JT: She basically brought it back…
HH: That’s going to generate some headlines.
JT: …brought it back to Hillary.
HH: So when you interviewed Governor Christie last week, I was watching on Election Day. How long was the roll around in the bus that you were on?
JT: The interview was about 20 or 25 minutes, and the time on the bus was, I don’t know, about maybe like 40 minutes. And then we had this time, and then he went into a diner to talk a little bit there, and he pressed the flesh. He really, he’s one of these guys like Bill Clinton who loves shaking hands and meeting people and talking to people.
HH: Yeah, what I was reminded of was the Straight Talk Express from 2000 with John McCain. He never got that magic back in ’08, but do you think it’s the same kind of energy that he’ll bring to 2016?
JT: I don’t know. It was certainly the most time I’ve had to ask a candidate anything on the record that I’ve ever had since 2000, since the Straight Talk Express. I mean, that was A) you know, kind of lightning in the bottle, and B) ultimately not successful for McCain. So I’m sure Governor Christie hopes the comparisons aren’t too close. But he is the kind of guy who answers the questions. He’s not somebody that you have to do a ton of follow up on, because he does, he tends to answer the initial question. And I can see why conservatives might confuse reporters who like access and candor, and confuse that with liberal media sensing a kindred spirit. But I think it’s more the access and the candor.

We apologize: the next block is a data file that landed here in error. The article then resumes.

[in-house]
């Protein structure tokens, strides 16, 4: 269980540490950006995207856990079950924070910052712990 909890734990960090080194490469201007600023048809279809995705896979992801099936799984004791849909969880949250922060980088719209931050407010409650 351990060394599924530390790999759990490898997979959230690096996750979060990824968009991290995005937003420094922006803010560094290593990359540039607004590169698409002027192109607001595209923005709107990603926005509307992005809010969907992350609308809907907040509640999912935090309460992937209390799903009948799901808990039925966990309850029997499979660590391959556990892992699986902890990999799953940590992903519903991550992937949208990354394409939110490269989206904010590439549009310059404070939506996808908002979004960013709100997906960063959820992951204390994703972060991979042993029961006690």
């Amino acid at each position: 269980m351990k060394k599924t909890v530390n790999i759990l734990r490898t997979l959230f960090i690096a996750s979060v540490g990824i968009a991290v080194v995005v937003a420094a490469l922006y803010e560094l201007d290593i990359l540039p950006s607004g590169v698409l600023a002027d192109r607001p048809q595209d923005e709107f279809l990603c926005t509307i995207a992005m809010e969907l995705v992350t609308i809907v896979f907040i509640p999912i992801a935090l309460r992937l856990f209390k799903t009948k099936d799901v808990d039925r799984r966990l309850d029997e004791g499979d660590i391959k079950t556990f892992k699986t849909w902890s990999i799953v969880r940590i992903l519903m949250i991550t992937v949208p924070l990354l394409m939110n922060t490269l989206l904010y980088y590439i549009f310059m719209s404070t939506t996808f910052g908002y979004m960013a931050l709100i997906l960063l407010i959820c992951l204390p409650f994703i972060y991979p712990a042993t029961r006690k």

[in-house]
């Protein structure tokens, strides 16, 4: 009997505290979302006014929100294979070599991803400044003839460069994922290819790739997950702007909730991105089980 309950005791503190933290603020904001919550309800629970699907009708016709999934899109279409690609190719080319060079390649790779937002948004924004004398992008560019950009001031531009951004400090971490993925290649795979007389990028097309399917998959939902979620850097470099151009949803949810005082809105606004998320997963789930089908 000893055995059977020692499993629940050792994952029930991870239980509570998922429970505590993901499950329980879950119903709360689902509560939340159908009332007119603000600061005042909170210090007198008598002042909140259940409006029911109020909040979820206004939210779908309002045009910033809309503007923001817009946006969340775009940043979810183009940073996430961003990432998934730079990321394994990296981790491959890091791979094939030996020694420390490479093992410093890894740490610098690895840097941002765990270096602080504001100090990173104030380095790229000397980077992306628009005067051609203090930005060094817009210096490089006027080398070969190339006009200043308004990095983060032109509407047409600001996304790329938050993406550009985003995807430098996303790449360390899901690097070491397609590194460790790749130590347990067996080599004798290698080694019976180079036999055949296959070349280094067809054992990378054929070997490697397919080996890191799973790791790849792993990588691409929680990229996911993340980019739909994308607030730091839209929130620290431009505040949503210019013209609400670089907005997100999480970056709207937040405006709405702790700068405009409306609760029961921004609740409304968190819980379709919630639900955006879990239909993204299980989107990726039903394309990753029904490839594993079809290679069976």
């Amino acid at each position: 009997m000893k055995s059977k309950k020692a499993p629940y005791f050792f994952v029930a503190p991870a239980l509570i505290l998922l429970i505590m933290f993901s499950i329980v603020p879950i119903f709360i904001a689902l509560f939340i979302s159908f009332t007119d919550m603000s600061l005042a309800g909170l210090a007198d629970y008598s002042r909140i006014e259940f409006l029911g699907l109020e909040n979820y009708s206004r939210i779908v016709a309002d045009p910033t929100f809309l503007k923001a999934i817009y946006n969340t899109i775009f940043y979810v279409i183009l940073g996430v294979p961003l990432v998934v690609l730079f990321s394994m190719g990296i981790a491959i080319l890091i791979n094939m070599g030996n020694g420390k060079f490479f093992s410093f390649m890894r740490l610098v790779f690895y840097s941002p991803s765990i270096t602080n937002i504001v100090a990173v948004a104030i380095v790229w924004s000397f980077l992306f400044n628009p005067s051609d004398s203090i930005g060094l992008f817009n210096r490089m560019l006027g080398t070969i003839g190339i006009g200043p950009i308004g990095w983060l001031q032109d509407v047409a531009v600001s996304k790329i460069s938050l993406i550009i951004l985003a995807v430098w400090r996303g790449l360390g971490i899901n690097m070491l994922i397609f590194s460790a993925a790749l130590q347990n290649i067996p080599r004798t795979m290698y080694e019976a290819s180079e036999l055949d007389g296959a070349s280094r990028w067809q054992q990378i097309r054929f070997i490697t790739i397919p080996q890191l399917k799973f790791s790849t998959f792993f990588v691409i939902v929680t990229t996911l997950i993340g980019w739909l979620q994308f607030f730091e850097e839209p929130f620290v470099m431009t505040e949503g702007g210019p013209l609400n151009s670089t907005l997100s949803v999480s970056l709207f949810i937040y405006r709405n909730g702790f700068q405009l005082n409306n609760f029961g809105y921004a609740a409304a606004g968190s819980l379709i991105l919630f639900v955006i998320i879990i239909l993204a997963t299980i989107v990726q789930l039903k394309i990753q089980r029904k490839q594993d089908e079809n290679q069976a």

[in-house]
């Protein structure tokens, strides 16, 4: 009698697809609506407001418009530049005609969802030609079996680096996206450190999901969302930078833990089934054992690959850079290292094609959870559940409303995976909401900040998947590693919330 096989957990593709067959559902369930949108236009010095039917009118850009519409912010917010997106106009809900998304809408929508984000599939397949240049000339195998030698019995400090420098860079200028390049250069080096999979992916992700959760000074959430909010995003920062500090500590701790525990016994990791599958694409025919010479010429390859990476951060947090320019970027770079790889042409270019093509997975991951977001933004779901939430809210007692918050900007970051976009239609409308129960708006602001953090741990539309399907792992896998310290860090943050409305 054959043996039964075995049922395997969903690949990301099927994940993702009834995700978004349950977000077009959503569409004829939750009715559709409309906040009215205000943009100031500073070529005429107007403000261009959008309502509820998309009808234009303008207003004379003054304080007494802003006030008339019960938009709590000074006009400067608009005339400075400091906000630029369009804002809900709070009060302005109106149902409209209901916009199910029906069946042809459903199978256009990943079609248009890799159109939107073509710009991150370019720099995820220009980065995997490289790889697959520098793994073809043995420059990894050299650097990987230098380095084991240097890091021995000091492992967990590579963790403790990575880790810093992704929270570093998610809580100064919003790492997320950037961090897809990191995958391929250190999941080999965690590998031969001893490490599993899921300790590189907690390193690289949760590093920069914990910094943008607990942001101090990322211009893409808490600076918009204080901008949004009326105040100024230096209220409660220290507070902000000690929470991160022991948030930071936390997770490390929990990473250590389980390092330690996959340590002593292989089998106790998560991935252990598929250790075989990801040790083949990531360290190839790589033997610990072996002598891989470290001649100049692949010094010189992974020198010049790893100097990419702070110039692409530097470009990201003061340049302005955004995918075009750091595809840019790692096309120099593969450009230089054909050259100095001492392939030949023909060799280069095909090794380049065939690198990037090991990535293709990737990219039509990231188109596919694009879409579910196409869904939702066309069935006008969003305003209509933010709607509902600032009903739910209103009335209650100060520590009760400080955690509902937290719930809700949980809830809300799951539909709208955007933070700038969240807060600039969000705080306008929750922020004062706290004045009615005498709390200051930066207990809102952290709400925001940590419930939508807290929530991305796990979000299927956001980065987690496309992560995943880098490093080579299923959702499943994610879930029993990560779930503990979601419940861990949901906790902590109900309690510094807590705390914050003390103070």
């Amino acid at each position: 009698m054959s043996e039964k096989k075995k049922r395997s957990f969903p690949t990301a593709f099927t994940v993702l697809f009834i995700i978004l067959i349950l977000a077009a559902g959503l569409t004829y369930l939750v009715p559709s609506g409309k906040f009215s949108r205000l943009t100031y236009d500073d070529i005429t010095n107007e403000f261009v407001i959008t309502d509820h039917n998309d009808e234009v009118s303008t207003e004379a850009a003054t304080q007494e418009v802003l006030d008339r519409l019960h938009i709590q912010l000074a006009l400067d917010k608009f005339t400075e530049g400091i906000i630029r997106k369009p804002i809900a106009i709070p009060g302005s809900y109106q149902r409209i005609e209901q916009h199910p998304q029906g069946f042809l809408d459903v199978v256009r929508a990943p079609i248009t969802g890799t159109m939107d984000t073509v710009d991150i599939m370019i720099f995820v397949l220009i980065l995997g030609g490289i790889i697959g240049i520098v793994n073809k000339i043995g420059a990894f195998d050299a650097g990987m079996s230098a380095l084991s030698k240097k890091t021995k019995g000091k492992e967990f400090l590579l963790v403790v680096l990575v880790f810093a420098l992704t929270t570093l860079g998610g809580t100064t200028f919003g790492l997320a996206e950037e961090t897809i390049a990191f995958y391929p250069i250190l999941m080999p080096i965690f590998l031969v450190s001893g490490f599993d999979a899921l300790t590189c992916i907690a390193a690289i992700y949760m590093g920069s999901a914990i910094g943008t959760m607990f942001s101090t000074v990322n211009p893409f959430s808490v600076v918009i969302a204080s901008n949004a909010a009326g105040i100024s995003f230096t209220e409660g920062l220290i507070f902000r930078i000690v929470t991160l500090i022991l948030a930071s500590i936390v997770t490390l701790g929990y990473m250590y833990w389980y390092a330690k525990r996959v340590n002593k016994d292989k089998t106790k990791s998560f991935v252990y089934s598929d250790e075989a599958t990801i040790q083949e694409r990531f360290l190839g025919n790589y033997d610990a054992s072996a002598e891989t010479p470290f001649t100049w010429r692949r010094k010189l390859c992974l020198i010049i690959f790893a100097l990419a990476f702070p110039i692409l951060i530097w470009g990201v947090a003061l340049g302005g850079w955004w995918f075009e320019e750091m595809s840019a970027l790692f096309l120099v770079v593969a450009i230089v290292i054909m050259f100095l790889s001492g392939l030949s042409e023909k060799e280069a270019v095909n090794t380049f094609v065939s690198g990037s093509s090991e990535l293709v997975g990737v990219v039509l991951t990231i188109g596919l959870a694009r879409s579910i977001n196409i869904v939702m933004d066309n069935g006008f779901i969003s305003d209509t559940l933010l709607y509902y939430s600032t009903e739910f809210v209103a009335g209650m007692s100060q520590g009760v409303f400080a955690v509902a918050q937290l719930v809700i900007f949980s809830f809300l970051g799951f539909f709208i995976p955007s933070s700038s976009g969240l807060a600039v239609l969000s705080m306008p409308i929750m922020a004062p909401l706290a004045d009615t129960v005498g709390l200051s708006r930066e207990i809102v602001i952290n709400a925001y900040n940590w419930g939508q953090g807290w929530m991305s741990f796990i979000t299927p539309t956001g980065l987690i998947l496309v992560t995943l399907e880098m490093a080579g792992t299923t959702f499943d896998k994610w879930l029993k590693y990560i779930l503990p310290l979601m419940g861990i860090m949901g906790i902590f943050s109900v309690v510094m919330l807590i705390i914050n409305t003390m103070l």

HH: Oh, I don’t think that at all with Christie. I think that he has one ideological issue, which is he signed the legislation about therapy for young people confused about their gender, and a lot of people on the Evangelical side think that might be a threat to religious liberty. And it was no coincidence that Marco Rubio showed up at the Supreme Court last week. Town of Greece was being argued. And I think that’s how that divide is going to play out. But I love the candor. In fact, the last time I talked to him, and the only time I talked to him in 2012, he was in Lordstown, Ohio, talking to UAW workers. And that’s not really where you normally find Republicans, in Lordstown. They just don’t go there very often.